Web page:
Nothing makes sense. Rakesh Kumar has been taken into custody for allegedly having taken a bribe in order to pass a film swiftly through the censor certification process. He was the chief executive officer of the Board of Censors, we were told. The Censor Board has a CEO? What does it need a CEO for? Why does he come from the railways? Did he want the job? Did he think he’d get rich asking producers of small films for sums like Rs70,000 (INR seventy thousand only, cash please). There were even middlemen in the deal. Did they get a share of the loot? Or did they get paid independently?
But what has made sense about the Censor Board? How could Sharmila Tagore be chairperson of the board when her son and daughter and daughter-in-law were acting in several of the films that would be presented for scrutiny? Does the term conflict of interest mean nothing? It is no answer to suggest that there might be a conflict of interest when a politician becomes a minister and also heads the richest sports body in the country.
Now Leela Samson is the chairperson of the board. Both Tagore and Samson are probably thinking women. Neither of them seems to be worried by the fact that they are part of an archaic system, set up by the British rulers, to sanitise and secure the liveliest art to which its subject races had taken with such enthusiasm. This is an inverted compliment to the power of cinema. Since its reach is wide and its bars are set so low—you do not need to be literate as you would have to when you read a book, you do not need to be wealthy as you might need to when you go to the theatre in a city—censorship is almost never debated. It is assumed that the State has a duty to keep things clean and remove all traces of anything objectionable. The Supreme Court concurred. The Censor Board’s own site quotes the highest court of the land approvingly:
“Film censorship becomes necessary because a film motivates thought and action and assures a high degree of attention and retention as compared to the printed word. The combination of act and speech, sight and sound in semi darkness of the theatre with elimination of all distracting ideas will have a strong impact on the minds of the viewers and can affect emotions. Therefore, it has as much potential for evil as it has for good and has an equal potential to instil or cultivate violent or good behaviour. It cannot be equated with other modes of communication. Censorship by prior restraint is, therefore, not only desirable but also necessary.”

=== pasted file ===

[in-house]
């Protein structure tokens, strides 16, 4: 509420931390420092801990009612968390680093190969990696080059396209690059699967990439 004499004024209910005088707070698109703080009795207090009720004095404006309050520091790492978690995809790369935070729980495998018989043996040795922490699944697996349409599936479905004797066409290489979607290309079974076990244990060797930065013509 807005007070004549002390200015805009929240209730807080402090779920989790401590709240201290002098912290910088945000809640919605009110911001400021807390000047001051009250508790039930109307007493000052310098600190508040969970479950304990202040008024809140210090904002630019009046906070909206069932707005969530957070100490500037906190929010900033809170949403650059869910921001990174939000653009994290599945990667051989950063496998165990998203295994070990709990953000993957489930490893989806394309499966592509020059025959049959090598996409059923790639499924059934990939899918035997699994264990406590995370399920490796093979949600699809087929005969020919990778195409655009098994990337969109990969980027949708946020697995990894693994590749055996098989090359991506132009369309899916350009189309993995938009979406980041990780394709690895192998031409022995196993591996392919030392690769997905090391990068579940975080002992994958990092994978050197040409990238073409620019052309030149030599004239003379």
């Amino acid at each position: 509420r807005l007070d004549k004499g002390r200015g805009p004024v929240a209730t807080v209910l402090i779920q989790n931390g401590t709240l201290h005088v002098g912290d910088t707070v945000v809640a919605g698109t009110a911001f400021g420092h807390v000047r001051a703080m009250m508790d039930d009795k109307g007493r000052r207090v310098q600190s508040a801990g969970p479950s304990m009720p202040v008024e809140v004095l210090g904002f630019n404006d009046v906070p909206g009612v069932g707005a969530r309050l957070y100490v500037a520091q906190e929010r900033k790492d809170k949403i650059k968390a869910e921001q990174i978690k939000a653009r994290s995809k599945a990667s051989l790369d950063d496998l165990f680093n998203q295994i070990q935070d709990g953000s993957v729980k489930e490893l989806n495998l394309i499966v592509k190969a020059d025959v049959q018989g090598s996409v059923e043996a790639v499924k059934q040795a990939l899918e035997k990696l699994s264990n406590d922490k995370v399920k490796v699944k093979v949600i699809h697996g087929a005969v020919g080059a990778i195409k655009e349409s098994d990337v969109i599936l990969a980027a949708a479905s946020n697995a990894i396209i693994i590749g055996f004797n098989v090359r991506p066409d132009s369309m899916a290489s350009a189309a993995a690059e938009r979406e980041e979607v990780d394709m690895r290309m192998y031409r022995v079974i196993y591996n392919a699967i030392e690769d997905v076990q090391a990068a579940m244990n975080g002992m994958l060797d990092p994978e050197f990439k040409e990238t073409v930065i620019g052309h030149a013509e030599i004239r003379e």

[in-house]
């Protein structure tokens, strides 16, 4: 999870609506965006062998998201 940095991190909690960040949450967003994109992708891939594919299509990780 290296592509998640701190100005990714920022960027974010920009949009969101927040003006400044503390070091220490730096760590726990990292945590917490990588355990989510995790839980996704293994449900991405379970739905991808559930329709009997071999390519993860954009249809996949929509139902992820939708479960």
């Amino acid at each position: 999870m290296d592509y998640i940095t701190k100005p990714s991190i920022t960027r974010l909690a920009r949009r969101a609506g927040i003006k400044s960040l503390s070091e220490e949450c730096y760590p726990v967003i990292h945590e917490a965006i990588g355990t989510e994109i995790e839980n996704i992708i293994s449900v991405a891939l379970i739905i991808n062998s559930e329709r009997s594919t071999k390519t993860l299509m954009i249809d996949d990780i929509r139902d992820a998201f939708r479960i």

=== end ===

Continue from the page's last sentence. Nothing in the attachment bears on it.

Only no one is ever sure what is objectionable in the semi darkness. Is a name like Grand Masti objectionable? Is it okay for Salman Khan to make a joke about the size of a little boy’s testicles? Is it okay to stalk a woman as the hero does in Raanjhanaa? If we have a censor board, it seems to exist to keep political films out of the circuit and to deny certification to independent-minded cinema. It seems to exist to let loose the ugliest misogyny, the crudest violence, jokes against people of different sexual orientations, the handicapped… anything goes.
There is something delicious about the idea of a keeper of morality caught with his hand in the till. Nothing we like better. Would we even have noticed had Mr Kumar still been with the railways and was caught accepting a bribe for the painting of a railway station? That he is part of a system that says sanctimoniously that it wants to keep us safe from moral harm makes it all the more delightful. You might have thought that Bollywood would rejoice at this unmasking. There may have been some snickers but they weren’t audible. Because Bollywood has a liking for pragmatic systems that can be skewed to the benefit of those who have the money to so skew it. If there’s a way to get it through and it costs as little as Rs70,000 ($1,166), what’s the harm?
Perhaps it is time to ask some larger questions. Why do we need the censor board? Should people like Ms Tagore and Ms Samson lend their names and their credibility to this board? Or is it better to have people who have some association with art, some sympathies for what is being attempted? If that is so, we’d like to know more about how these things operate. Can we have some transparency? Kobita Sarkar’s You Can’t Please Everyone! Film Censorship: The Inside Story (India Book House) was the last look in we had and that came out in 1982. Now long out of print, its value lay in that Ms Sarkar was on the board of censors and could tell us how it was done and who was doing it. The rest is only a series of disagreements between filmmakers like Ekta Kapoor who think Kya Supercool Hai Hum cannot possibly be meant only for an adult audience because it is full of good clean fun. She speaks from the side of freedom of speech. Yeah. Right.